More than a million children were victims of child identity theft in 2017, according to a report from research advisory firm Javelin Strategy & Research. This resulted in total losses of $2.6 billion and more than $540 million in out-of-pocket costs to families.
“Child identity fraud is a serious problem and is frequently overlooked as the public focuses on high-profile breaches involving the personally identifiable information of adults,” said Al Pascual, senior vice president of research and head of fraud and security at Javelin, in a press release.
What is child identity theft?
Child identity theft happens when someone uses a child’s Social Security number to commit fraud, whether that’s opening a credit card, applying for a mortgage or getting a car loan.
“In order to do that effectively, they have to change the birth date of the child,” said Robert Siciliano, cybersecurity expert with fund company ETFMG.com. Once the application is approved, criminals typically follow a well-worn playbook.
Identity thieves may pay the bills on those lines of credit for a while in order to establish good credit and get credit limits bumped up. Then they stop paying, leaving a swath of late fees, interest charges and bill collectors in their wake.
How do I know if my child’s Social Security number is being used?
In more than half of child identity theft cases (60%), the child knows the perpetrator, unlike adult fraud victims, who usually do not. So in many cases, perpetrators have access to the child’s information without physically stealing a Social Security card.
If you’re keeping an eye out for fraud of this kind, though, here are potential warning signs:
- Your child is getting calls from bill collectors.
- Your child gets credit card offers in the mail. “If your kid starts to get solicited by for-profit companies in any way, that’s a red flag,” Siciliano said. “It means credit has been established.”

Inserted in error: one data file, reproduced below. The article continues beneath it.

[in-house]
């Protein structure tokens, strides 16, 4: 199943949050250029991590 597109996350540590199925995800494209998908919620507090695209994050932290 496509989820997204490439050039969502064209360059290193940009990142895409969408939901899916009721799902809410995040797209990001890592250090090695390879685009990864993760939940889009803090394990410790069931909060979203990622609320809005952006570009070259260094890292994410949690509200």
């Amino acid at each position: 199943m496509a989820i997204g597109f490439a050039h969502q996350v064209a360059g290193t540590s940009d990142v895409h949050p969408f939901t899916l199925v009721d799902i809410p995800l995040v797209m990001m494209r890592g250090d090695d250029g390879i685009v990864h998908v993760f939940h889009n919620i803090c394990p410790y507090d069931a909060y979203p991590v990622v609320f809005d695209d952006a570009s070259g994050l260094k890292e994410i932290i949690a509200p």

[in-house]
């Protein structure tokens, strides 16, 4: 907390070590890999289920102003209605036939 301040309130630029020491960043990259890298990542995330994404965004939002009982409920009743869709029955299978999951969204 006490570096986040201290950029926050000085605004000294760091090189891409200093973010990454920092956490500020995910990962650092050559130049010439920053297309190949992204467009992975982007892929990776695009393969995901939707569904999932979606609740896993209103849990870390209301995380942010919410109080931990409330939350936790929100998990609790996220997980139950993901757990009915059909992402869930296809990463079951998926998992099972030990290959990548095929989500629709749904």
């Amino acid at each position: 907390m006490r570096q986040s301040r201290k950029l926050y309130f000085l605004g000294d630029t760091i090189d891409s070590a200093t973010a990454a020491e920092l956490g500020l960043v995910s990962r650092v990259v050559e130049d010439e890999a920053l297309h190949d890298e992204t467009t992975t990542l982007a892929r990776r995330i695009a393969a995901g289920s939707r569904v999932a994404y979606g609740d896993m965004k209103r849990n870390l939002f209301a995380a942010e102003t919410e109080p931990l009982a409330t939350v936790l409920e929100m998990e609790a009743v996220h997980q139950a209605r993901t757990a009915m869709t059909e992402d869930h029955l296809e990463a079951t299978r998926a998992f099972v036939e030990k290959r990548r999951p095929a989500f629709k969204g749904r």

- You get an explanation of benefits in the mail for a medical procedure you know nothing about. Don’t assume this is a health insurance mistake.
- You get an odd result from your FAFSA request. Some parents don’t realize anything is amiss until years later, when their child applies for financial aid through the government’s FAFSA system.
- Your child has a credit report. If you discover that your child does have a credit report, that’s a sign something’s going on. Your kid shouldn’t have a credit report at all. If there’s a report available at any of the three bureaus—Equifax, Experian and TransUnion—take a look to see if there’s suspicious activity, and dispute anything that isn’t theirs.
Your child also might not discover this until they apply for credit for the first time—to rent an apartment or to get their first credit card. “We worked with one gentleman who was 24 years old, and he tried to get an apartment and he was denied for bad credit,” said Carrie Kerskie, president and CEO of identity theft recovery company Griffon Force. “He said, ‘I’ve never had credit.’ We discovered he’d been a victim since he was 2 years old. They had mortgages, foreclosures, car loans, repossessions, you name it. It was horrendous.”